Penni Gladstone

Los Angeles Times
My first full-time temp staff job 

At the Los Angeles Times, I worked in a temporary position for a few years. I was one of a handful of woman photographers. To get hired I had to endure an interview where the male DOP tossed pictures of a grizzly murder scene at me to see my reaction. Nonchalantly I moved the prints around as if I was interested. I was not given a permanent darkroom for a while and shared with others. One time I opened the negative holder drawer, and a Vodka bottle rolled out. Sexism was noted as more women worked in the society and food section. I was among the few other women who got to work news with the other assignments thrown in. 

San Jose Mercury News
Full-time staffer

I was the only woman on staff. I tried to ignore the obvious as a young photographer. I was very aware of comments, and subtle innuendos. I recall they didn’t send me to a plane crash as they wanted to spare me. I was fiercely independent and didn’t want to be perceived as someone to protect. At the San Jose Mercury conversations would stop when I walked into the photo department. As time passed the men would talk to me as they saw me less of a threat. As younger shooters were hired I felt more relaxed in the office. We learned from each other. 

It was under the direction of J.Bruce Baumann and David Yarnold where I really understood the concept of photojournalism. Bruce and David had set the stage. I overflowed with ideas for picture stories, and they gave me the time to shoot, and they properly laid it out. I dove into humanity and soaked up life on the streets which reflected in the images I made. I aggressively entered the monthly photo clip contest and won national awards. 

While there I was the first woman to enter the San Francisco Giants locker room. Many were naked with only a towel. one Giant baseball player was not so much as he purposely dropped his towel. Without hesitation, the paper ran the photograph. Mary Jo Moss was the next woman hired after me.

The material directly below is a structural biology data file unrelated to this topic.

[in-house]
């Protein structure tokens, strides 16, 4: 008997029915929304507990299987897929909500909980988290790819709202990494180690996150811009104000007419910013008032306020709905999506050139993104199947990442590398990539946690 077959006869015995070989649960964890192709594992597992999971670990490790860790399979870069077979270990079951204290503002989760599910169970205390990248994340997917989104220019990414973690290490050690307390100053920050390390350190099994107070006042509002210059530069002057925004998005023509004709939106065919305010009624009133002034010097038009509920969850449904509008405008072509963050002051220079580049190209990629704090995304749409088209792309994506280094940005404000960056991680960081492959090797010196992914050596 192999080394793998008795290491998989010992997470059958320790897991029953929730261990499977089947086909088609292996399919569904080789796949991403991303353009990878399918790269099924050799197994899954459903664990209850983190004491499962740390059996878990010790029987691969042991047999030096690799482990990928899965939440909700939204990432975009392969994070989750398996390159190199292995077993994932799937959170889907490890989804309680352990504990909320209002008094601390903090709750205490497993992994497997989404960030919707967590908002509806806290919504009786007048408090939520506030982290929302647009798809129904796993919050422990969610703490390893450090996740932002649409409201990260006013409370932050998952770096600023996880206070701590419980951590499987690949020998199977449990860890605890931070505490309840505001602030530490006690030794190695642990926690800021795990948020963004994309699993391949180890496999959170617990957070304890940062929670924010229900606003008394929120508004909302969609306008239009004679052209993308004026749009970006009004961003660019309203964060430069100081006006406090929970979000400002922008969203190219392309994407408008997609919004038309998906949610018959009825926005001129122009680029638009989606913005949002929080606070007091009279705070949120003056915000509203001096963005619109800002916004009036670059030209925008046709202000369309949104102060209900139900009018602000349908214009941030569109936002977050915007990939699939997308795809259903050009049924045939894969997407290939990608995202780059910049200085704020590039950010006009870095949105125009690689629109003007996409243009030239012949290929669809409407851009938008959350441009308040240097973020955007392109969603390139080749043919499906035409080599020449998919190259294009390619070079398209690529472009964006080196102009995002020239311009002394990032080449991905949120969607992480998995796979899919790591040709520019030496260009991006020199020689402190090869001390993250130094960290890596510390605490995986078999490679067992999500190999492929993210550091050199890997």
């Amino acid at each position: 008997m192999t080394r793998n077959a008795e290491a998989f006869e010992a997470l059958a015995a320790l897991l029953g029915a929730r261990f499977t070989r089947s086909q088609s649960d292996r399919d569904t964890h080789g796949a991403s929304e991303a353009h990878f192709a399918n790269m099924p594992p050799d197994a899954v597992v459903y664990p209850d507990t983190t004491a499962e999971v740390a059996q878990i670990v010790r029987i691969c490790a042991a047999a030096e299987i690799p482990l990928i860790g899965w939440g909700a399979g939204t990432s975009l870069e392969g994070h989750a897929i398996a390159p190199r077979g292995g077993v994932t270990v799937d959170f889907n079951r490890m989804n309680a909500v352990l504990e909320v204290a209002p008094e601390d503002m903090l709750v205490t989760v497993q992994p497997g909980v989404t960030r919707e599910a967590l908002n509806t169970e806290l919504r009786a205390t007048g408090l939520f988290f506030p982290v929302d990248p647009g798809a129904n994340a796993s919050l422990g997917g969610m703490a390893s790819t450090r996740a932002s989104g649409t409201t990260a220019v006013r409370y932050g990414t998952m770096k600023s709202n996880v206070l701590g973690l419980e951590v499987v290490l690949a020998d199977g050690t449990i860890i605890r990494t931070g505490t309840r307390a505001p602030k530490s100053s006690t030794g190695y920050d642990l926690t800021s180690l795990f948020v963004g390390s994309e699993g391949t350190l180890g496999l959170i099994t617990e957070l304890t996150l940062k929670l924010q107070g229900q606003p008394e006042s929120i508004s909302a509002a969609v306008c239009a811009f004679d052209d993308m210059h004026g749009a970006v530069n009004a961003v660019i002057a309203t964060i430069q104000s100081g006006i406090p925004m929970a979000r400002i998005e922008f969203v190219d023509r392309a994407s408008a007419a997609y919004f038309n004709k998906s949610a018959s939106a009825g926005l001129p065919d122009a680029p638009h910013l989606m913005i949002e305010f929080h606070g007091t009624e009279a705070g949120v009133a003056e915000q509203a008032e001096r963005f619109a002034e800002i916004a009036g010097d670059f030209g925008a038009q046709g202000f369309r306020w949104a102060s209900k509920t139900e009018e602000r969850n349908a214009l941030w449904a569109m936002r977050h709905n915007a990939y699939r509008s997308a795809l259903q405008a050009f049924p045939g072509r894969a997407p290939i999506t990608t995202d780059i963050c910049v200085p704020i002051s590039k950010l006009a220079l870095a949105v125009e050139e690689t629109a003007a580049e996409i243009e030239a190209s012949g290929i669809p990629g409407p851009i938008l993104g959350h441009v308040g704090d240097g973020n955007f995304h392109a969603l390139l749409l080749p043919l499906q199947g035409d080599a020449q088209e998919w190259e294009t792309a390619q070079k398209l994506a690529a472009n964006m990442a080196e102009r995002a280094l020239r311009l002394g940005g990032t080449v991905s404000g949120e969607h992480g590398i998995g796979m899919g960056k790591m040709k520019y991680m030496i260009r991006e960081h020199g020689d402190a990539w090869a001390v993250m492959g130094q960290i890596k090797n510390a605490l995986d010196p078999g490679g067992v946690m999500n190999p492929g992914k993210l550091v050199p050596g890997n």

I saw how she stood her ground to get the uncommon photograph. Bryan Moss was a picture editor. He was sensitive and reassuring. I recall Mary Jo standing up to a male editor who asked why she didn’t come back with the “predictable” photograph they had conjured up. She had a fire in her, and I learned from that. 

We watched life transpire in front of us. We never made the moment. 

One day I saw a suitcase left at the door of the photo department to find the luggage tags said Sandra Eisert. My excitement could barely be contained as I knew her reputation. She was hired, and I thrived even more. 

Los Angeles Times
Full-time staffer 

I was hired away from the San Jose Mercury back to the Los Angeles Times where I felt boosted by the same generation of shooters. Things were changing. Nothing was spared here. It was a crazy good time. The newspaper was so large if there was sexism it felt like favoritism. 

Hired away to the San Francisco Examiner 
Then the San Francisco Chronicle. Full-Time staffer

At this time we felt more competition with each other. Sexism was hidden, and favorites were played. Lines were blurred. One very frustrating incident was when the male DOP wanted to take a picture story idea away from me, and give it to a male photographer he felt could do no wrong. Exasperated at his unprofessionalism I fought to keep the story with all my years of experience. I succeeded. 

Eye-opening as occasionally we’d have to fill in on the picture desk requiring us to go to meetings. There we’d get an earful about how the photo management staff felt about the staff photographers. Most badmouthing came from the men. 

We had to remain strong, vigilant and aware even when women were in power. Perception played a huge role. 

All in all, some of my most memorable opportunities were given to me by men. I love traveling, and they chose me to go to the jungles of Guatemala, the highlands fo Mexico, to follow a subject to Europe, photograph gangs, shootouts, and take me to where I saw no limits.